Using Hawkeye from the Avengers to communicate on the eye
Popular culture characters, such as superheroes like Iron Man, Captain America, Wonder Woman, Batman and Hawkeye, can provide a unique and engaging platform for the communication of difficult scientific concepts. In the classroom, these characters can be used to communicate learning objectives to students in an interesting, fun, and accessible manner by taking advantage of student familiarity with these superhero characters. Hawkeye, a member of the Avengers, is one such superhero who can be utilized by educators, as Barry Fitzgerald of Delft University of Technology (TU Delft, The Netherlands) argues in the article ‘Using Hawkeye from the Avengers to communicate on the eye’, published in the journal Advances in Physiology Education.
Majoranas on the rise
In 2012, the world of physics was rocked by the first observation of the exotic Majorana quasiparticle, in Leo Kouwenhoven’s laboratory. These particles are a promising candidate for robust quantum bits in a topological quantum computer of the future. A major challenge that lies ahead is how to manufacture usable, error-free quantum chips. By using new manufacturing methods, researchers from QuTech, in collaboration with TU Eindhoven, have successfully observed Majoranas in significantly improved conditions. This rules out alternative explanations and also represents another step towards the topological quantum computer of the future. The researchers published their findings today in Nature Nanotechnology.
Crowdfunding for 4 inspiring Delft projects
Delft University Fund launches a crowdfunding platform to enable extraordinary projects at TU Delft.
Discount on online courses for alumni
TU Delft kicks the New Year off with a great offer on online courses. And especially for alumni we have a gift that fits with the New Year’s resolutions: the first 100 participants have the opportunity to follow an online course with 175 euro (or a 25%) discount
TU Delft researchers develop hybrid meta-biomaterial that can prolong lifespan of hip implants
It is not something you will find in nature, but it can be created using a 3D printer and existing biomaterials: a hybrid meta-biomaterial that promotes bone growth. TU Delft researchers have developed a meta-implant that combines a conventional meta-biomaterial with an auxetic meta-biomaterial. This is important since – unlike natural materials – auxetics have a negative Poisson’s ratio: when stretched, they become thicker perpendicular to the applied force. The material may therefore be applied in hip implants to ensure their long-term fixation. The TU Delft researchers published their findings in the scientific journal Materials Horizons on 2 January 2018.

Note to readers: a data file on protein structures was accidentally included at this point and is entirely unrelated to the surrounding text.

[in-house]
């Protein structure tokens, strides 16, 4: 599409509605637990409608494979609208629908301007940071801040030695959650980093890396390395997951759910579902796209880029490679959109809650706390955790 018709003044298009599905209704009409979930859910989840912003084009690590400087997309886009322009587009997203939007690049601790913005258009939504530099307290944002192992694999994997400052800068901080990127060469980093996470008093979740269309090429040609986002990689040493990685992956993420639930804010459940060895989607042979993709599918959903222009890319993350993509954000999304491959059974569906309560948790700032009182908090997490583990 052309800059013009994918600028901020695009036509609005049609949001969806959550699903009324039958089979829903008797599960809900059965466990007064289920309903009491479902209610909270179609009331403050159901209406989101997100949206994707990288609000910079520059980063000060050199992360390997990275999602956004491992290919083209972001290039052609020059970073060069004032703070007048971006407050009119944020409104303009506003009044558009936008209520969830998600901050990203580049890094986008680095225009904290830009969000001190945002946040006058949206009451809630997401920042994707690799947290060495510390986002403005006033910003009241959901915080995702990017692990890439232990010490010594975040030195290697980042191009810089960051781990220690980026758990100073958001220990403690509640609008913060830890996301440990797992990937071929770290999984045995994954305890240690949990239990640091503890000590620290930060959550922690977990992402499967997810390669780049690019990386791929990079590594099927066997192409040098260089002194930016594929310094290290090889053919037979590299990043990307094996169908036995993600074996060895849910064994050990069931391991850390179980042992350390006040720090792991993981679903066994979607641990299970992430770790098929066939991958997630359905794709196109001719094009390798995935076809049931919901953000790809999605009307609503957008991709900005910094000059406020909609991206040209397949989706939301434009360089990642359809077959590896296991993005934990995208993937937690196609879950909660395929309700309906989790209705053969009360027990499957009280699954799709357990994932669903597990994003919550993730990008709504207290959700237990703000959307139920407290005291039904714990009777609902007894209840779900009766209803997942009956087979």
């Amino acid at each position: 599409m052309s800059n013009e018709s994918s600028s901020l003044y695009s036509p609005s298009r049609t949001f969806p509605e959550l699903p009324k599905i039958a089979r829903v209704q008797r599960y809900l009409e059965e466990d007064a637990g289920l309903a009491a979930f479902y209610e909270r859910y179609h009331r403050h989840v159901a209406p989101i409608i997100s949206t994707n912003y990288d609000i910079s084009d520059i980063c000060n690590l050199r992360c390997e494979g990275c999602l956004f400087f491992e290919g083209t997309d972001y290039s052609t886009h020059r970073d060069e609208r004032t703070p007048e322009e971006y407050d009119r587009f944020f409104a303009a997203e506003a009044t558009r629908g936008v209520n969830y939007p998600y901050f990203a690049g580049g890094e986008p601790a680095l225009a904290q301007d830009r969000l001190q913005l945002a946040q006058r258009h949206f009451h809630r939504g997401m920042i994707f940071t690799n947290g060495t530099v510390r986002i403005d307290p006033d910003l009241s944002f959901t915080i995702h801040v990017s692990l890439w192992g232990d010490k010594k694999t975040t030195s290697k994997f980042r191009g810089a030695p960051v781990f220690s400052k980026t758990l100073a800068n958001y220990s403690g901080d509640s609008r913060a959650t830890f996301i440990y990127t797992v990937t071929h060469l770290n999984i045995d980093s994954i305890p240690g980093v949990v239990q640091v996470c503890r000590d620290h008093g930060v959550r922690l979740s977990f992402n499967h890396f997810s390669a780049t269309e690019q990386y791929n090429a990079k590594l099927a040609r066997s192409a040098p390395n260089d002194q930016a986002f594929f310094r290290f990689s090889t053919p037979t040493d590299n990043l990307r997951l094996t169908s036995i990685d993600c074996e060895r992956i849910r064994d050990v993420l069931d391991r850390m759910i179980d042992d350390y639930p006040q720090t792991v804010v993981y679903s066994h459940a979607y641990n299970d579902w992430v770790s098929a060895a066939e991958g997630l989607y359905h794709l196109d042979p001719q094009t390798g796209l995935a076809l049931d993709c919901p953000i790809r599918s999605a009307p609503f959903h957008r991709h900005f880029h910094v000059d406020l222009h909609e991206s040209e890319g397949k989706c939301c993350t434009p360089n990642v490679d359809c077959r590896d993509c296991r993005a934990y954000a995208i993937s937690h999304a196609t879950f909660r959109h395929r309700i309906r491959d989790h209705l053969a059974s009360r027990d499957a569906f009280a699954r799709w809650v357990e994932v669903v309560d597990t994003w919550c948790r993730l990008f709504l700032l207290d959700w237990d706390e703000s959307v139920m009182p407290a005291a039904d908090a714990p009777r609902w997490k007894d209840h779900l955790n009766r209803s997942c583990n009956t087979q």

Bart Root Innovative Teaching Talent 2017
At the Education Day 2017, Bart Root was awarded the Innovative Teaching Talent 2017 award. Bart currently teaches in the Satellite Tracking and Communications course at the Aerospace Engineering faculty of TU Delft. He also supervises several MSc students in the process of their graduate research. Next to his on-campus education, Bart also teaches in the online course Satellite Orbit Determination.
Giulia Calabretta Best Lecturer TU Delft 2017
During the TU Delft Education Day , Giulia Calabretta was elected Best Lecturer TU Delft 2017 by a jury of students.
2018 Dies Natalis to focus on change of rector and on open science
The 176th Dies Natalis of TU Delft will be celebrated on Friday 12 January 2018. During this celebration of the anniversary of the university, the role of Rector Magnificus will pass from Karel Luyben to Tim van der Hagen, who is presently President of the Executive Board. The theme of the 176th Dies Natalis is open science and a symposium will take place before the official celebration. The Dies Natalis lecture, entitled ‘Data and Science we can rely on’, will be given by professor of data science Geert-Jan Houben. There will also be a contribution from the Minister of Education, Culture and Science, Ingrid van Engelshoven.
Drivers of automated vehicles tend to doze off
First liver cancer patient treated with microspheres irradiated in new TU Delft flexible irradiation facility
The production and distribution of short-lived medical isotopes is a race against time. To be able to get medical isotopes with the required level of radioactivity to the patient, TU Delft researchers have been working closely with Quirem Medical and Radboud UMC*. Today, in Italy, the first liver cancer patient will be treated with special radioactive microspheres that were produced in Delft. This innovative liver cancer treatment is conducted using tiny spheres – about the thickness of a hair – that are packed with the radioisotope Holmium-166. The microspheres are activated in a new flexible irradiation facility that was recently developed by TU Delft’s Reactor Institute Delft (RID).